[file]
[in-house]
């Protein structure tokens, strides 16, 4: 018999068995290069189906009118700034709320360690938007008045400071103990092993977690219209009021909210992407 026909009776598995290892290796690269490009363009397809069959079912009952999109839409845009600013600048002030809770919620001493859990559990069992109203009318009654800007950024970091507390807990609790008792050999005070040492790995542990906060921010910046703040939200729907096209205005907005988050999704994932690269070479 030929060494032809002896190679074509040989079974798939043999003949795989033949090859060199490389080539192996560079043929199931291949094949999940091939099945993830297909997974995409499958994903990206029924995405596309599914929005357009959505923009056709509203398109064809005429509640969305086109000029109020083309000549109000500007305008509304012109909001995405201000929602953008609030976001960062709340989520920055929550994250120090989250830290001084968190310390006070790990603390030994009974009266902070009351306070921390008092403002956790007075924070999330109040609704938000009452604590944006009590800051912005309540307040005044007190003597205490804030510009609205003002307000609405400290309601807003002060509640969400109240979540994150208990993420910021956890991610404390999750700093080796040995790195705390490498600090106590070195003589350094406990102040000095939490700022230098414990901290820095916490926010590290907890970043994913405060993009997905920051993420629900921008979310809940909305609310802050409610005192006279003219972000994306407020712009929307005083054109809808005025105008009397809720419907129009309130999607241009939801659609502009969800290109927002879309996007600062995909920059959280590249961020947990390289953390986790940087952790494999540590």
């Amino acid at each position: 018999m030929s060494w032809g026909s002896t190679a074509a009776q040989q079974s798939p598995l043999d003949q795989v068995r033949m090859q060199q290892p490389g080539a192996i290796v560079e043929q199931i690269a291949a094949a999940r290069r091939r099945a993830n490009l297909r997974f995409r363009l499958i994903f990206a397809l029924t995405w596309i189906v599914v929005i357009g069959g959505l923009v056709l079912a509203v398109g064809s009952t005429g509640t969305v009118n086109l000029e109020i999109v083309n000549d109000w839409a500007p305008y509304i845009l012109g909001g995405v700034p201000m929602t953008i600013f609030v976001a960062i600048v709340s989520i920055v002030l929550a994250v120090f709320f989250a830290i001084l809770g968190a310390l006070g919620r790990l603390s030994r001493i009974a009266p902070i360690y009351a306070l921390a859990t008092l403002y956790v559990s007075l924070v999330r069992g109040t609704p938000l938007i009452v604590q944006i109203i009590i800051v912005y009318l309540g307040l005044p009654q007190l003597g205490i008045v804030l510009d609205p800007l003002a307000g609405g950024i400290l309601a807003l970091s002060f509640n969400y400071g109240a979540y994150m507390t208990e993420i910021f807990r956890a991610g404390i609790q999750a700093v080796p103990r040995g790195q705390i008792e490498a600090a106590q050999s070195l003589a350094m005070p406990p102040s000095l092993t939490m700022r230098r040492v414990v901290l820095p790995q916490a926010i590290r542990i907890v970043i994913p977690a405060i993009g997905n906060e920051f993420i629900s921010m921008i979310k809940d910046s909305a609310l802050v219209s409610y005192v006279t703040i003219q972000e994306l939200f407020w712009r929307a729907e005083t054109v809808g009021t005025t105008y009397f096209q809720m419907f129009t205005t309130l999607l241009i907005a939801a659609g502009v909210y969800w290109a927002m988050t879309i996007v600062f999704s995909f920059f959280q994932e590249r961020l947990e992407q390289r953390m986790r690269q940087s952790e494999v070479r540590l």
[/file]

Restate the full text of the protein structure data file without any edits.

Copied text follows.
[in-house]
């Protein structure tokens, strides 16, 4: 018999068995290069189906009118700034709320360690938007008045400071103990092993977690219209009021909210992407 026909009776598995290892290796690269490009363009397809069959079912009952999109839409845009600013600048002030809770919620001493859990559990069992109203009318009654800007950024970091507390807990609790008792050999005070040492790995542990906060921010910046703040939200729907096209205005907005988050999704994932690269070479 030929060494032809002896190679074509040989079974798939043999003949795989033949090859060199490389080539192996560079043929199931291949094949999940091939099945993830297909997974995409499958994903990206029924995405596309599914929005357009959505923009056709509203398109064809005429509640969305086109000029109020083309000549109000500007305008509304012109909001995405201000929602953008609030976001960062709340989520920055929550994250120090989250830290001084968190310390006070790990603390030994009974009266902070009351306070921390008092403002956790007075924070999330109040609704938000009452604590944006009590800051912005309540307040005044007190003597205490804030510009609205003002307000609405400290309601807003002060509640969400109240979540994150208990993420910021956890991610404390999750700093080796040995790195705390490498600090106590070195003589350094406990102040000095939490700022230098414990901290820095916490926010590290907890970043994913405060993009997905920051993420629900921008979310809940909305609310802050409610005192006279003219972000994306407020712009929307005083054109809808005025105008009397809720419907129009309130999607241009939801659609502009969800290109927002879309996007600062995909920059959280590249961020947990390289953390986790940087952790494999540590």
């Amino acid at each position: 018999m030929s060494w032809g026909s002896t190679a074509a009776q040989q079974s798939p598995l043999d003949q795989v068995r033949m090859q060199q290892p490389g080539a192996i290796v560079e043929q199931i690269a291949a094949a999940r290069r091939r099945a993830n490009l297909r997974f995409r363009l499958i994903f990206a397809l029924t995405w596309i189906v599914v929005i357009g069959g959505l923009v056709l079912a509203v398109g064809s009952t005429g509640t969305v009118n086109l000029e109020i999109v083309n000549d109000w839409a500007p305008y509304i845009l012109g909001g995405v700034p201000m929602t953008i600013f609030v976001a960062i600048v709340s989520i920055v002030l929550a994250v120090f709320f989250a830290i001084l809770g968190a310390l006070g919620r790990l603390s030994r001493i009974a009266p902070i360690y009351a306070l921390a859990t008092l403002y956790v559990s007075l924070v999330r069992g109040t609704p938000l938007i009452v604590q944006i109203i009590i800051v912005y009318l309540g307040l005044p009654q007190l003597g205490i008045v804030l510009d609205p800007l003002a307000g609405g950024i400290l309601a807003l970091s002060f509640n969400y400071g109240a979540y994150m507390t208990e993420i910021f807990r956890a991610g404390i609790q999750a700093v080796p103990r040995g790195q705390i008792e490498a600090a106590q050999s070195l003589a350094m005070p406990p102040s000095l092993t939490m700022r230098r040492v414990v901290l820095p790995q916490a926010i590290r542990i907890v970043i994913p977690a405060i993009g997905n906060e920051f993420i629900s921010m921008i979310k809940d910046s909305a609310l802050v219209s409610y005192v006279t703040i003219q972000e994306l939200f407020w712009r929307a729907e005083t054109v809808g009021t005025t105008y009397f096209q809720m419907f129009t205005t309130l999607l241009i907005a939801a659609g502009v909210y969800w290109a927002m988050t879309i996007v600062f999704s995909f920059f959280q994932e590249r961020l947990e992407q390289r953390m986790r690269q940087s952790e494999v070479r540590l």